Church-related schools (CRS)
are known as umbrella schools or cover schools in other parts of the
nation. In Tennessee if you don't want to register with the Local
Education Agency (LEA) you'll need to register with a
CRS to legally homeschool.
There are two ways to be
registered with a CRS.
The first way is
HOMESCHOOLING using the CRS as a cover
school. You'll need to follow their rules regarding how many hours
per day to teach, testing and curriculum, meeting with school
personnel and perhaps agreement with a code of conduct or statement
of faith. Many also provide extra-curricular activities, support
groups and other services such as online access. There will be
registration and other fees. The CRS will report their high school
students to the LEA.
There is no law that
says you must use a cover school near you, in your county, or on
Department of Education's list. The DOE doesn't have to 'approve' or
legally 'recognize' these schools. They become legal once they
meet the qualifications of the accrediting agencies enumerated
CRS law. The DOE keeps a list of CRS's as a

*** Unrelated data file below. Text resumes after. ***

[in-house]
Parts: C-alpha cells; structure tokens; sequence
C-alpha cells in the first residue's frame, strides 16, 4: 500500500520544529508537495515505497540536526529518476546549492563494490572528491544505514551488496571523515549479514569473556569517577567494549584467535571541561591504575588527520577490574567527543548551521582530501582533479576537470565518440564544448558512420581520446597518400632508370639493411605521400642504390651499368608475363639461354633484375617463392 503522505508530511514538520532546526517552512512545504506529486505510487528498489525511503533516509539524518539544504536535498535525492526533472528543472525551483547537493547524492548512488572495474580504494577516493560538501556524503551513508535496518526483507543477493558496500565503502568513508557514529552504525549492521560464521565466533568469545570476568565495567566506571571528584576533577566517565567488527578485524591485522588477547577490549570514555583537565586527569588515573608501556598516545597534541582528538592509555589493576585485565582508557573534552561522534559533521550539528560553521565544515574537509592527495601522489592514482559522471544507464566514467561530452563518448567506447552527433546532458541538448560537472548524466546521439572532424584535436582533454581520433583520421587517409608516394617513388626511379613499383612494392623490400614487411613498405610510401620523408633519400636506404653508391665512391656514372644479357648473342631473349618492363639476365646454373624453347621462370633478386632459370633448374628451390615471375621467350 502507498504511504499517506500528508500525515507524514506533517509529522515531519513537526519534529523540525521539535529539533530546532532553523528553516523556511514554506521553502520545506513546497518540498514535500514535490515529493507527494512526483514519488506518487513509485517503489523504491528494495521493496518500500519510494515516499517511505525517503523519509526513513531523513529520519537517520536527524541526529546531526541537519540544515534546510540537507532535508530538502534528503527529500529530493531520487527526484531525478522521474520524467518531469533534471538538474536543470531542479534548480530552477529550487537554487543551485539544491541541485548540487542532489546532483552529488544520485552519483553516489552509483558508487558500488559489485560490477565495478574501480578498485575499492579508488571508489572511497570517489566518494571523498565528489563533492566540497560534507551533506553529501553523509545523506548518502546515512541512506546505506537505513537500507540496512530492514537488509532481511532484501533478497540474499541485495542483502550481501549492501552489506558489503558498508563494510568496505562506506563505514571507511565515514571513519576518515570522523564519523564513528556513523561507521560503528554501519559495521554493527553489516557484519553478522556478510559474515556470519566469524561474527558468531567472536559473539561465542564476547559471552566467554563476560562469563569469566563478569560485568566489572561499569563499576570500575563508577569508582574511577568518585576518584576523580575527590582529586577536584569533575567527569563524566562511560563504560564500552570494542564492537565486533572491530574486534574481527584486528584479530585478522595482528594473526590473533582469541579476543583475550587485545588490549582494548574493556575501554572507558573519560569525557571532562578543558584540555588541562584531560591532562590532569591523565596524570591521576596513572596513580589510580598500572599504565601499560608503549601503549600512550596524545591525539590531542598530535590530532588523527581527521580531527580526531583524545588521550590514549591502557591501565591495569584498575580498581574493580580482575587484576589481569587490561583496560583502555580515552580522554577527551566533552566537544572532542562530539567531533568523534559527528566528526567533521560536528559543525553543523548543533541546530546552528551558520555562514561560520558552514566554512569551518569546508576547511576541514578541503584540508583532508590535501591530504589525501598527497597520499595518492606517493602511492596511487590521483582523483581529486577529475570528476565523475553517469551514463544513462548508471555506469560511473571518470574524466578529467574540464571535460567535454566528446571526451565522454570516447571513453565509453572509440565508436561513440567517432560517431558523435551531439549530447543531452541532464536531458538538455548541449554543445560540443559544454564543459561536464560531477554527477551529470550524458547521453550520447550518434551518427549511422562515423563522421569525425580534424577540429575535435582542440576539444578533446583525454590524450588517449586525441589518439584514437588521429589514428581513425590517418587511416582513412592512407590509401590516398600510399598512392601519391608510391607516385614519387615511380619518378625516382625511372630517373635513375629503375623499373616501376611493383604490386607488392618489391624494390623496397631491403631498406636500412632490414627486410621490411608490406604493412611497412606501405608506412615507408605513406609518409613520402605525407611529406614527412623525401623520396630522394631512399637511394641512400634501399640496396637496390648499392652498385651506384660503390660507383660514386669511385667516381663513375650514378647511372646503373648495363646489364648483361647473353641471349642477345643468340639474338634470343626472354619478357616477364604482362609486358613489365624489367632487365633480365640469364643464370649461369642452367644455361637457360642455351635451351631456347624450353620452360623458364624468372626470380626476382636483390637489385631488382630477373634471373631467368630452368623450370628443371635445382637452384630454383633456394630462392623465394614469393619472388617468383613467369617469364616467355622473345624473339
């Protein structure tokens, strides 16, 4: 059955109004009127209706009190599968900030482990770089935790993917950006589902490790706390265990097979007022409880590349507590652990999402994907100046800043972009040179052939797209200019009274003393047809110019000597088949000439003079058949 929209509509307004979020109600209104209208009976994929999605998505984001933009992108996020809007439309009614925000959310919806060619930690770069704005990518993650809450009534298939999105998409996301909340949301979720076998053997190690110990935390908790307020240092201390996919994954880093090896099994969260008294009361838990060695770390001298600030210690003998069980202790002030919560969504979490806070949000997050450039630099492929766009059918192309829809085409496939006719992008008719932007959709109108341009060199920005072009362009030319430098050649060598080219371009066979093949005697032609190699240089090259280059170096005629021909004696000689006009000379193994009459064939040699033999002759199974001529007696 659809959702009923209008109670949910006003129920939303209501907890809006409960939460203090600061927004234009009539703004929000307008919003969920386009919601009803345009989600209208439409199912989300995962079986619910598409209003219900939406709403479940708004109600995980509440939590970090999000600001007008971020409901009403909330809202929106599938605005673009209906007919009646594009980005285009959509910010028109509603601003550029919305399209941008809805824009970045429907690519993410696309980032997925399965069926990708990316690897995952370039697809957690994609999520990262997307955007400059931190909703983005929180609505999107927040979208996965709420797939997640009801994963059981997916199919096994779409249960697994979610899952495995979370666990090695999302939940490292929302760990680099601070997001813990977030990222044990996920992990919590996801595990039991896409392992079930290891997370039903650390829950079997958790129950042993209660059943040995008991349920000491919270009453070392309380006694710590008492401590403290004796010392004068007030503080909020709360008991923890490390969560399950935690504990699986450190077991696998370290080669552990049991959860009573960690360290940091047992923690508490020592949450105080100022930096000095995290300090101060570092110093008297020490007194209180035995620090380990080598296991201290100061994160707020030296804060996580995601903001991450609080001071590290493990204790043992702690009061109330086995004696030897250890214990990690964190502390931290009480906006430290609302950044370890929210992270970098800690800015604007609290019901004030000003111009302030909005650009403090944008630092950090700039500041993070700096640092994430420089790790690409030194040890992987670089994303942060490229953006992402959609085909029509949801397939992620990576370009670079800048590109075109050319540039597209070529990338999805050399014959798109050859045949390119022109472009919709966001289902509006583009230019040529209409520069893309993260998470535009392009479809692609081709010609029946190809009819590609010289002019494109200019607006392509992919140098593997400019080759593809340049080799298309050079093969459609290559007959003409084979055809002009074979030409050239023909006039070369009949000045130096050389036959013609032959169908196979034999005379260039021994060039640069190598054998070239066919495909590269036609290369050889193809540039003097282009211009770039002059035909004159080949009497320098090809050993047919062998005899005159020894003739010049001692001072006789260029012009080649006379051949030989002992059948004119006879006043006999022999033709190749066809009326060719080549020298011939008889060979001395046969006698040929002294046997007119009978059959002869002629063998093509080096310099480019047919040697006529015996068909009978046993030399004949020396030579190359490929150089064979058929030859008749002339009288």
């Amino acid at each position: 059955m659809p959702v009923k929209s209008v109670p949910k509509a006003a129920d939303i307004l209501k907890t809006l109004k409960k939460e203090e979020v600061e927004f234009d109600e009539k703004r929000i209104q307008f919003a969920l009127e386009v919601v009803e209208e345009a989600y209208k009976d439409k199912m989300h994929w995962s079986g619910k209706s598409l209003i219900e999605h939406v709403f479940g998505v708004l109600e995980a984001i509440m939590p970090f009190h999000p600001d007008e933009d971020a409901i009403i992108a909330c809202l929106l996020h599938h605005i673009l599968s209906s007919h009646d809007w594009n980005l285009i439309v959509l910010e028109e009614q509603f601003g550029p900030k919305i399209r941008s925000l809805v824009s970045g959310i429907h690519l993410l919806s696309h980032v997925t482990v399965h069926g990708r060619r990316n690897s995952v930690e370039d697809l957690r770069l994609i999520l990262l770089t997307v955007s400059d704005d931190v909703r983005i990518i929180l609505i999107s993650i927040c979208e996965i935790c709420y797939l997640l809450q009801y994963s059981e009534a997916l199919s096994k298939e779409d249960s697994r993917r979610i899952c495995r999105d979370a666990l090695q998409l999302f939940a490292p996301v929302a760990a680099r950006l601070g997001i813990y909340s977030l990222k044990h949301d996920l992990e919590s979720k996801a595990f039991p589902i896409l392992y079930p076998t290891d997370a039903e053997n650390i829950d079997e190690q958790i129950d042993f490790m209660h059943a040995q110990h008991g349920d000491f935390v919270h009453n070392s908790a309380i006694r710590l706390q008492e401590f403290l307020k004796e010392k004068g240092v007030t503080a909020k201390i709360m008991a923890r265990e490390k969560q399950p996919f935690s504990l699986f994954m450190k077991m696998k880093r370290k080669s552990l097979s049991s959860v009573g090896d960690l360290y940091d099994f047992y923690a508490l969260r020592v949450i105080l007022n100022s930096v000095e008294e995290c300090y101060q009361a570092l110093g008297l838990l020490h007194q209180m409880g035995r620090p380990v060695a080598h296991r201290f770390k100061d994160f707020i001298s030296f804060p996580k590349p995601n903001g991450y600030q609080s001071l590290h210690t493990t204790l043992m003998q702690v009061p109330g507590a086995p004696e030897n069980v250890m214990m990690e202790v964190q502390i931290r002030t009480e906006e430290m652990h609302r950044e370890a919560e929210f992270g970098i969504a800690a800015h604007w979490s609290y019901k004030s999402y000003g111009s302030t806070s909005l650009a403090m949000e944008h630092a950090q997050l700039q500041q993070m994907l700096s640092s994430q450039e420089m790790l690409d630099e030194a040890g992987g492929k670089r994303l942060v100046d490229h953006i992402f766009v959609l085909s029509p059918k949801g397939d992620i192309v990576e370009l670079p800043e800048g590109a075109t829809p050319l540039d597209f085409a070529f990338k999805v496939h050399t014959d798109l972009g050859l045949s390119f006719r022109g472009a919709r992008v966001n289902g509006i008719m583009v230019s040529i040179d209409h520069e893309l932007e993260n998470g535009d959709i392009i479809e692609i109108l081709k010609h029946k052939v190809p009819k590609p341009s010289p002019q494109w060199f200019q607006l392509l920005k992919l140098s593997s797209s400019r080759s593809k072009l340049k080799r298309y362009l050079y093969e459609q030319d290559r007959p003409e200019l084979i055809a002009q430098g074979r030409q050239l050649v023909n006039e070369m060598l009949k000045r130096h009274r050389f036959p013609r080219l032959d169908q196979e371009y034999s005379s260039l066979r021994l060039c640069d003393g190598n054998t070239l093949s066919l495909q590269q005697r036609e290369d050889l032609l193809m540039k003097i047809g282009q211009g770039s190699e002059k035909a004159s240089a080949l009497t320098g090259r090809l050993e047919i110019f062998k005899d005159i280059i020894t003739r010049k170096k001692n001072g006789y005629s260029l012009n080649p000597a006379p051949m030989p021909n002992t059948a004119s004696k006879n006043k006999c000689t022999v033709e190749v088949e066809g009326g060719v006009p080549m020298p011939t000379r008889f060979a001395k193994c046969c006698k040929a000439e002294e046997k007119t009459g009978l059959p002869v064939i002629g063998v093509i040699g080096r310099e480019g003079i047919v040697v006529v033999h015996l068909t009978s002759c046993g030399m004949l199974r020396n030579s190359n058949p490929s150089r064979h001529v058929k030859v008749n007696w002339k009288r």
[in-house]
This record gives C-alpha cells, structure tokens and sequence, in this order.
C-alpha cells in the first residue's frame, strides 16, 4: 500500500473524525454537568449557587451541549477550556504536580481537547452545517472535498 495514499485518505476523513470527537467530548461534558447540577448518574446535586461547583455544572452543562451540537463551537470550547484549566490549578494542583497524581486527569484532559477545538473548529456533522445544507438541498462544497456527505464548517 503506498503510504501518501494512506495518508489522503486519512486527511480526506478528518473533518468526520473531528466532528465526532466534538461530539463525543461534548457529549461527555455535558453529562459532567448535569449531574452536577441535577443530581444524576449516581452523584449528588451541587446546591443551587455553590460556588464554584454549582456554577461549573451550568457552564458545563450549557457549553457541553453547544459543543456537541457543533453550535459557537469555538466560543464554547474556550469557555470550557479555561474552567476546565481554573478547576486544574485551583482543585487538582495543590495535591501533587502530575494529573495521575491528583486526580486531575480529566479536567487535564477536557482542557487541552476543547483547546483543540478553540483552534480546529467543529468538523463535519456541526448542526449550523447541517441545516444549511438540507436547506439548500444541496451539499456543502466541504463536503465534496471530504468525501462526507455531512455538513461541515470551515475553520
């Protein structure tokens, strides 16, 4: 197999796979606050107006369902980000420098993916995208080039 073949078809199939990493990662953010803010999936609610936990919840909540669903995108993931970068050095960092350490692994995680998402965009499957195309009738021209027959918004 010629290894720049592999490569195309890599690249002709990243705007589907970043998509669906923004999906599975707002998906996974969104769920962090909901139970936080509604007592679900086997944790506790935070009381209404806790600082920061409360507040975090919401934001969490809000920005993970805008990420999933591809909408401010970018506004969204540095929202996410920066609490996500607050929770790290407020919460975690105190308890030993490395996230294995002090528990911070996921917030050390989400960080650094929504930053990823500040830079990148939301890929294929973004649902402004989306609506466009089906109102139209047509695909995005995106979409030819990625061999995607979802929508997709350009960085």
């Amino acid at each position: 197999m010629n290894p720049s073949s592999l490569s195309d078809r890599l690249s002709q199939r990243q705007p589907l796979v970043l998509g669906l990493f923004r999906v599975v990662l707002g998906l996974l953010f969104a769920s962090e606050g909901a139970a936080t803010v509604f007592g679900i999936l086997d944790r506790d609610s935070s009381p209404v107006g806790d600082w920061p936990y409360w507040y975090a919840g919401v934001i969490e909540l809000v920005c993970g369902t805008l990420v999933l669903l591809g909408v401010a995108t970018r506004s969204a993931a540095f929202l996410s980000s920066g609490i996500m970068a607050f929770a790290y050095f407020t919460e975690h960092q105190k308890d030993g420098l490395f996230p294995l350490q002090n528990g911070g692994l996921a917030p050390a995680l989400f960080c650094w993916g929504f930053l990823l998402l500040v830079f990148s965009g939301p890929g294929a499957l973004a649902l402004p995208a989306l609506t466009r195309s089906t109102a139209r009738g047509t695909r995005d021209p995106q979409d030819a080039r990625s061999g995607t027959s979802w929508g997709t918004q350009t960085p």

convenience for their staff and parents. The accrediting agency
provides the DOE with their list of schools. One accrediting
TACRS, has decided not to participate in this list stating
that their schools operate under the
Jeter Memorandum and thus their students aren't considered
homeschoolers but privately schooled and so should be included
in a 'homeschooling' list. Unfortunately, TACRS doesn't provide
a list of their schools on their own website either. Many of
them are listed on the
TnHomeEd CRS chart.
The DOE can and has directly approved two schools in recent
You may be asked
to fill in the form at left if you are homeschooling a
high schooler. You may not. Some CRS's may not realize that
the CRS form has been eliminated by the DOE.
The DOE does
their webpage: "Parents
serving as teachers in a church-related school must follow
the requirements for all church-related schools including
the duty to report only the names, ages and addresses of all
pupils in attendance to the LEA." My suggestion is that you
leave this reporting up to the church-related school--your
immediate authority in this matter.
This form has
been recently revised (June 2007). Previously it had not been revised since the
and as a result parents, and school personnel, were often
that some of this information isn't required. Some is marked
optional and some isn't.
includes Social Security and phone numbers. The law doesn't
specifically require proof of the parent's education. That
hasn't stopped the DOE and many LEA's from insisting that
parents include a copy of their diploma. You'll have to
decide for yourself if you want to comply or not.
CRS won't require you to fill this form in at all.
The second is the
SATELLITE or JETER OPTION which we call homeschooling but is
technically a form of private schooling according to the
. It is important that you understand this distinction. Applying for